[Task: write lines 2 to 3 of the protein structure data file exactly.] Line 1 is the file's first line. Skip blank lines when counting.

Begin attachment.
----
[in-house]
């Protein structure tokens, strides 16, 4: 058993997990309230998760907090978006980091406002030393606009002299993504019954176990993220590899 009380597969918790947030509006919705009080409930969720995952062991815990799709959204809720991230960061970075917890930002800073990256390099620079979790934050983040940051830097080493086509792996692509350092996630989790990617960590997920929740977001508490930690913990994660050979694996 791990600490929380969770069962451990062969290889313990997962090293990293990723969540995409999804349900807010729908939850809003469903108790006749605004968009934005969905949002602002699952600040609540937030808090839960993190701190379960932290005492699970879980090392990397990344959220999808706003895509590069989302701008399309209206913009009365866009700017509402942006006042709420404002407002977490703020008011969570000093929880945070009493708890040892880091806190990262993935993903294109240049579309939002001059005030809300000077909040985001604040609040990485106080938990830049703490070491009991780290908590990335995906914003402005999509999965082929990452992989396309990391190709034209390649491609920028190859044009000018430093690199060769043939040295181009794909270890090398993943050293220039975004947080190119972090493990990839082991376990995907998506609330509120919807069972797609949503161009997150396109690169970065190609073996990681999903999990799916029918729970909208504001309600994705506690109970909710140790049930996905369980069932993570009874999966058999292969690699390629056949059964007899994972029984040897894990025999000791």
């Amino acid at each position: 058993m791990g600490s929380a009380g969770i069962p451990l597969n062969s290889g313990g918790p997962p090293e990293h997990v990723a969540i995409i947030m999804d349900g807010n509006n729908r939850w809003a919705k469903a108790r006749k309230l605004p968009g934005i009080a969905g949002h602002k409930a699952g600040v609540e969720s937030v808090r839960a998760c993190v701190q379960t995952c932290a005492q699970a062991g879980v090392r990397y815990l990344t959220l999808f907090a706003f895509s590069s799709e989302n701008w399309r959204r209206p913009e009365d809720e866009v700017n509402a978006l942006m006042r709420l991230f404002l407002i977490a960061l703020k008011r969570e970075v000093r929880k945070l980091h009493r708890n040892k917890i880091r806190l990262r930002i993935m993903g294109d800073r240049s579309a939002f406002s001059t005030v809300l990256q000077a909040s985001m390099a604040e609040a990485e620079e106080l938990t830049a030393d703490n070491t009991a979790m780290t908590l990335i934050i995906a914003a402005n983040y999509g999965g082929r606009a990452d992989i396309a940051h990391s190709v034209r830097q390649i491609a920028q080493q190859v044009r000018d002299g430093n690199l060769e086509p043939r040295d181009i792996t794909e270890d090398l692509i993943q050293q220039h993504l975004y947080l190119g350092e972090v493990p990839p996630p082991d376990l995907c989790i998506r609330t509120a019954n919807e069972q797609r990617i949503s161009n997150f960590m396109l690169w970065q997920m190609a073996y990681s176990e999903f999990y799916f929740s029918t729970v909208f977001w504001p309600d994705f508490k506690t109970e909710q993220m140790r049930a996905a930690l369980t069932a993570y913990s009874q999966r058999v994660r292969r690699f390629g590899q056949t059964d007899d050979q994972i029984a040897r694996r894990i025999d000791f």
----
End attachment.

């Protein structure tokens, strides 16, 4: 058993997990309230998760907090978006980091406002030393606009002299993504019954176990993220590899 009380597969918790947030509006919705009080409930969720995952062991815990799709959204809720991230960061970075917890930002800073990256390099620079979790934050983040940051830097080493086509792996692509350092996630989790990617960590997920929740977001508490930690913990994660050979694996 791990600490929380969770069962451990062969290889313990997962090293990293990723969540995409999804349900807010729908939850809003469903108790006749605004968009934005969905949002602002699952600040609540937030808090839960993190701190379960932290005492699970879980090392990397990344959220999808706003895509590069989302701008399309209206913009009365866009700017509402942006006042709420404002407002977490703020008011969570000093929880945070009493708890040892880091806190990262993935993903294109240049579309939002001059005030809300000077909040985001604040609040990485106080938990830049703490070491009991780290908590990335995906914003402005999509999965082929990452992989396309990391190709034209390649491609920028190859044009000018430093690199060769043939040295181009794909270890090398993943050293220039975004947080190119972090493990990839082991376990995907998506609330509120919807069972797609949503161009997150396109690169970065190609073996990681999903999990799916029918729970909208504001309600994705506690109970909710140790049930996905369980069932993570009874999966058999292969690699390629056949059964007899994972029984040897894990025999000791």
């Amino acid at each position: 058993m791990g600490s929380a009380g969770i069962p451990l597969n062969s290889g313990g918790p997962p090293e990293h997990v990723a969540i995409i947030m999804d349900g807010n509006n729908r939850w809003a919705k469903a108790r006749k309230l605004p968009g934005i009080a969905g949002h602002k409930a699952g600040v609540e969720s937030v808090r839960a998760c993190v701190q379960t995952c932290a005492q699970a062991g879980v090392r990397y815990l990344t959220l999808f907090a706003f895509s590069s799709e989302n701008w399309r959204r209206p913009e009365d809720e866009v700017n509402a978006l942006m006042r709420l991230f404002l407002i977490a960061l703020k008011r969570e970075v000093r929880k945070l980091h009493r708890n040892k917890i880091r806190l990262r930002i993935m993903g294109d800073r240049s579309a939002f406002s001059t005030v809300l990256q000077a909040s985001m390099a604040e609040a990485e620079e106080l938990t830049a030393d703490n070491t009991a979790m780290t908590l990335i934050i995906a914003a402005n983040y999509g999965g082929r606009a990452d992989i396309a940051h990391s190709v034209r830097q390649i491609a920028q080493q190859v044009r000018d002299g430093n690199l060769e086509p043939r040295d181009i792996t794909e270890d090398l692509i993943q050293q220039h993504l975004y947080l190119g350092e972090v493990p990839p996630p082991d376990l995907c989790i998506r609330t509120a019954n919807e069972q797609r990617i949503s161009n997150f960590m396109l690169w970065q997920m190609a073996y990681s176990e999903f999990y799916f929740s029918t729970v909208f977001w504001p309600d994705f508490k506690t109970e909710q993220m140790r049930a996905a930690l369980t069932a993570y913990s009874q999966r058999v994660r292969r690699f390629g590899q056949t059964d007899d050979q994972i029984a040897r694996r894990i025999d000791f």